TOWSON, Md. (WJZ) — Baltimore County Executive Johnny Olszewski said Monday officials don’t believe any data was stolen during a ransomware attack that shut down Baltimore County Public Schools for several days last month.
However, the county school system will offer credit monitoring for any Baltimore County students and staff.READ MORE: Baltimore Fifth Grader Wins National Competition Asking Contestants To Give Economic Advice To President Joe Biden
“It makes me all the more disgusted that there are very bad actors out there who would choose to do this attack on our community’s children,” Olszewski said, “at a time when they are already at their most vulnerable.”
The cyberattack took down the county’s website on Thanksgiving week, and it forced the third-largest school district in Maryland to cancel classes for three days.
The district’s information technology department was able to find a work-around that allowed teachers to resume online instructions with all students, approximately 115,000 pupils last week.
- Baltimore County Public Schools Students Return For Virtual Learning After Ransomware Cyber Attack Forced Classes To Pause
- Baltimore County Students, Staff Rush To Make Sure There Are No Lingering Ransomware Issues On Devices After Cyberattack
- Baltimore City Schools Monitoring For Suspicious Emails After Ransomware Cyber Attack At Baltimore County Schools
BCPS officials said they do have cyber attack insurance, but wouldn’t provide any additional details on that.
Last week, teachers and staff had to line up to turn in computers that may have been infected. As for student Chromebooks, the head of IT believes they’re safe.READ MORE: 17-Year-Old Shot In South Baltimore Thursday Afternoon, Police Say; 4th Child Shot In City In Past Week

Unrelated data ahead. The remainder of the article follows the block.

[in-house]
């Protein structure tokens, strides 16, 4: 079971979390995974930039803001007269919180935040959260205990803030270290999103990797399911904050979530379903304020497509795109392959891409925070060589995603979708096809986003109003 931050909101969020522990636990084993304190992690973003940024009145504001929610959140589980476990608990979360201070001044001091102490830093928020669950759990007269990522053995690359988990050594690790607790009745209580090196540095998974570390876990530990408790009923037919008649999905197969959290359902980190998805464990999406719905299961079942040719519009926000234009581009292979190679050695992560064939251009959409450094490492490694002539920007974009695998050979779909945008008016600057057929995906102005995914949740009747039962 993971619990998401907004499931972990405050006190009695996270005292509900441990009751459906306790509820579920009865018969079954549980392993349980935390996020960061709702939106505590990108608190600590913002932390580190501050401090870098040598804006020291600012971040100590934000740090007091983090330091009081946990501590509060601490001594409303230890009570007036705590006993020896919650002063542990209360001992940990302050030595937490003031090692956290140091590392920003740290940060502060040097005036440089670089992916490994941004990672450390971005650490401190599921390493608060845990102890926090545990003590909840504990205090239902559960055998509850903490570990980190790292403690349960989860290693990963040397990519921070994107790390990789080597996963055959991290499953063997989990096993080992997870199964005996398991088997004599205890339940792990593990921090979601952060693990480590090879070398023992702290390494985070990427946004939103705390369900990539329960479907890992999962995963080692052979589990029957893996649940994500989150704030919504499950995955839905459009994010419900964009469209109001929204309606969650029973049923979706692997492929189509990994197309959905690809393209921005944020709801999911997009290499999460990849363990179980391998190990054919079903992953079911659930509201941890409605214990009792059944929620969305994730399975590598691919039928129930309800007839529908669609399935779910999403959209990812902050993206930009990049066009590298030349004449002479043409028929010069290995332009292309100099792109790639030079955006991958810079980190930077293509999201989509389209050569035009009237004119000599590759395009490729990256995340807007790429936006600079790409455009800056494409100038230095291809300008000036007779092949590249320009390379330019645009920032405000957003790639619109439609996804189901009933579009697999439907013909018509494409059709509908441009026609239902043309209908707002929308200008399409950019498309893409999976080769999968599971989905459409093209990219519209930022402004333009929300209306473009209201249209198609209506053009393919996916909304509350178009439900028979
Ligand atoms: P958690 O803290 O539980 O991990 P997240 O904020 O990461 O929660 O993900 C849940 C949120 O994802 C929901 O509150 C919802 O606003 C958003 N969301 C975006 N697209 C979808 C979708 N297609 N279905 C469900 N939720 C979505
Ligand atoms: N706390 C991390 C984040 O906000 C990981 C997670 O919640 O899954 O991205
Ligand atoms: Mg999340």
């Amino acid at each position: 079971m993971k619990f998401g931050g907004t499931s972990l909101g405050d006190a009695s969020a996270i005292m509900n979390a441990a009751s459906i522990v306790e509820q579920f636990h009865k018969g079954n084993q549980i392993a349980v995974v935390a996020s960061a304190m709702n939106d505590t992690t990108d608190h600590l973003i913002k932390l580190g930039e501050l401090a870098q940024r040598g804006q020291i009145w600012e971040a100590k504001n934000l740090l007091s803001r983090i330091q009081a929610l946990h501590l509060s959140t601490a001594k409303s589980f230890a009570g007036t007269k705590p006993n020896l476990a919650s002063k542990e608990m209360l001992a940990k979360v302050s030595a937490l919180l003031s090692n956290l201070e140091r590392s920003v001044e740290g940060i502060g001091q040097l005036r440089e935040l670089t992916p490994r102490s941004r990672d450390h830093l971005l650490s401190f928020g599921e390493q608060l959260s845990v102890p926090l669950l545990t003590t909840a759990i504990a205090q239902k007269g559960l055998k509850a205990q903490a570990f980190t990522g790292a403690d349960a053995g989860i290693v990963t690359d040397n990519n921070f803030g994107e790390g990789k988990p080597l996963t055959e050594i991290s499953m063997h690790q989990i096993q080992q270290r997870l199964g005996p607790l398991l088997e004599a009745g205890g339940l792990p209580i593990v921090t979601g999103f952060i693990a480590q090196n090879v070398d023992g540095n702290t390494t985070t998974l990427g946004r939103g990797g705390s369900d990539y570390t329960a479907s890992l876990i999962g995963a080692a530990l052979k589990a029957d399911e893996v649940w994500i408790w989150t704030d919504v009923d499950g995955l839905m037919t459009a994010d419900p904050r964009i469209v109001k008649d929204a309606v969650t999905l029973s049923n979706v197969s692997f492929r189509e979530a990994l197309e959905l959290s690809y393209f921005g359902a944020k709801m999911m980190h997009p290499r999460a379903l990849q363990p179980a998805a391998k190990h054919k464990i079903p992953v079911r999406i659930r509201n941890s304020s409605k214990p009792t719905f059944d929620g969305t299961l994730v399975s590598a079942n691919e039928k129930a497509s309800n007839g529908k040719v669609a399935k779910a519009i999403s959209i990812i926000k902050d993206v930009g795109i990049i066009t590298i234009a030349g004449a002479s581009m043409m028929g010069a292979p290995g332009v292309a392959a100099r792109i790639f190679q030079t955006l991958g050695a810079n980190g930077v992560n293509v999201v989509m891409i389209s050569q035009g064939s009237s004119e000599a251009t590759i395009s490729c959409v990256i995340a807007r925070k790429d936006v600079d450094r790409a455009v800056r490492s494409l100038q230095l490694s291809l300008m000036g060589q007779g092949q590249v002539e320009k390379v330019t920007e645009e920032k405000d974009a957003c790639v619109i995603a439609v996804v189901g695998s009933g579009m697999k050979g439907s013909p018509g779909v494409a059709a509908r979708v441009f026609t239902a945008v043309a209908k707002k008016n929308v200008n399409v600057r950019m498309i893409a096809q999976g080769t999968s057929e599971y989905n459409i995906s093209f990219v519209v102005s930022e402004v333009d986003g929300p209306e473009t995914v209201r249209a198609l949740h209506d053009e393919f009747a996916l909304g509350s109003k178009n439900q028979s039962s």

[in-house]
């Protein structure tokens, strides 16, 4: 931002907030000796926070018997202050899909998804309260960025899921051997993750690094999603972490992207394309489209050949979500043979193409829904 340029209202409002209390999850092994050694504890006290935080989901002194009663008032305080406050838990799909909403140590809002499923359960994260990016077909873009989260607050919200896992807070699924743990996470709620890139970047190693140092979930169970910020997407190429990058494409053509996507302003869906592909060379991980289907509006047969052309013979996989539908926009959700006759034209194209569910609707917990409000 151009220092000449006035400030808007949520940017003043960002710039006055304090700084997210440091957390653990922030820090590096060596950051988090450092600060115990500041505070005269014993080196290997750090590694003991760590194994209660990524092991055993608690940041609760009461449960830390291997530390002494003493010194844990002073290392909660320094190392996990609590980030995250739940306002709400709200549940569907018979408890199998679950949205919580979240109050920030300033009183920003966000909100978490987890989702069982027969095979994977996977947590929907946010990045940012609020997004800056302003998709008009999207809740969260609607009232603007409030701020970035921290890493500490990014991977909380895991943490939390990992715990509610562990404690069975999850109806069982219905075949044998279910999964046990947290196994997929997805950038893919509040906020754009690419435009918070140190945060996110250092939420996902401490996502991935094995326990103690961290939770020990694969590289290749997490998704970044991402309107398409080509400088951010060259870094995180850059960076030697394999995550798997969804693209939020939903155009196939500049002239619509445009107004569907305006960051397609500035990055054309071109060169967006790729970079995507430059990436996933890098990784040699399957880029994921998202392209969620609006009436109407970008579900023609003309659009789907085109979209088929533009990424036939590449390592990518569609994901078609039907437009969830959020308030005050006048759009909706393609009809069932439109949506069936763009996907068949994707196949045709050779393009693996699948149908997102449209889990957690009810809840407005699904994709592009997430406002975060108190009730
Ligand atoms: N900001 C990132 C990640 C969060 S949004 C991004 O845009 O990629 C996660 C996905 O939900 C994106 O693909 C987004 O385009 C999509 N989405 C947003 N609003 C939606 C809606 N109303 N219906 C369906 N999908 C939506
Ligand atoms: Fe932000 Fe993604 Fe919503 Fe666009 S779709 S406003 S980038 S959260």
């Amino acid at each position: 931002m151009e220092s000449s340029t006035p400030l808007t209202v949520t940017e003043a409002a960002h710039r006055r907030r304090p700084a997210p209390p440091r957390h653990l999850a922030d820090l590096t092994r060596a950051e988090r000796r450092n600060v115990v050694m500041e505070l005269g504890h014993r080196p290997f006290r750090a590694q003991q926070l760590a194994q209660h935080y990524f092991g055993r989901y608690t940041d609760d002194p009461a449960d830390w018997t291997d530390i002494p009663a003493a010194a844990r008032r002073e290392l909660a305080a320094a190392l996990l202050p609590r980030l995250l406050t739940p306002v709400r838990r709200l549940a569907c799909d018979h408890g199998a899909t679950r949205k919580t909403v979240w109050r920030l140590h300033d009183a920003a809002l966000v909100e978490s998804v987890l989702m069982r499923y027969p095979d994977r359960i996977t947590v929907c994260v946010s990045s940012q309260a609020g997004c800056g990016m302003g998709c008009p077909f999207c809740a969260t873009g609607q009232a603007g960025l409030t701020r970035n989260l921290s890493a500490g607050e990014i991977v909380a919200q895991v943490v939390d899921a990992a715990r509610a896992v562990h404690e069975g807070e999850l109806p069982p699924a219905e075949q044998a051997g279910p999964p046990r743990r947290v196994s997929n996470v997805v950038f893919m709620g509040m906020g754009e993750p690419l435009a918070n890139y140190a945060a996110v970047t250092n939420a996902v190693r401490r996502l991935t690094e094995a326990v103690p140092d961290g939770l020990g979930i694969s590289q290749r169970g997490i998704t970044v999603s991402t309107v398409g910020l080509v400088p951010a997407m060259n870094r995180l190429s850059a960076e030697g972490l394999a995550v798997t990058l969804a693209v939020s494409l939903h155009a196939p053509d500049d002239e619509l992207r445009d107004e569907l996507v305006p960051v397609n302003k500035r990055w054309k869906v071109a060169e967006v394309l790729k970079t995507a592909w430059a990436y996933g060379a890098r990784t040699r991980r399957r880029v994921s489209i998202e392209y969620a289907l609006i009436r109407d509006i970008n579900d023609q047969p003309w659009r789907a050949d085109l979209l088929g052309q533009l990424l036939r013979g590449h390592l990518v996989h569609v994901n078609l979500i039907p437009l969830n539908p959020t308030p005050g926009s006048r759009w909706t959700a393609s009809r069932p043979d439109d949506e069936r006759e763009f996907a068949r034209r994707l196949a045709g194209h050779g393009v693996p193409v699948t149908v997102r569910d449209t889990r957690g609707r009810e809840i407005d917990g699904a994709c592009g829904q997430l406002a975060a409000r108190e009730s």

“We are highly confident the student devices were not compromised at home,” Jim Corns, the school system’s IT director, said.
Kathy Thompson has three children in the district. She is grateful for the steps leaders are taking.
With so many things, including learning, happening online due to the pandemic, she said attacks can happen.
“Honestly, I am not very concerned (about the childrens’ data being compromised,” she said. “I think it’s very generous of the county to offer the credit monitoring to make sure that nothing happened.”
Markus Rauschecker, a cyber attorney with the University of Maryland, said there’s an upside and a downside to free credit monitoring.
“It helps to keep you up to date on how your credit is doing and it will certainly alert if somebody starts using your credit in a nefarious way,” he said. “The only problem with credit reporting is it really only helps you after the fact.”
County police are investigating the cyberattack, but investigators have not revealed who hacked the district’s website or how much ransom they demanded.MORE NEWS: LifeBridge Health Administers Its First J&J COVID Vaccines Thursday
“This is a long, drawn-out investigation and unfortunately there are no other details that I can comment on,” Police Chief Melissa Hyatt said.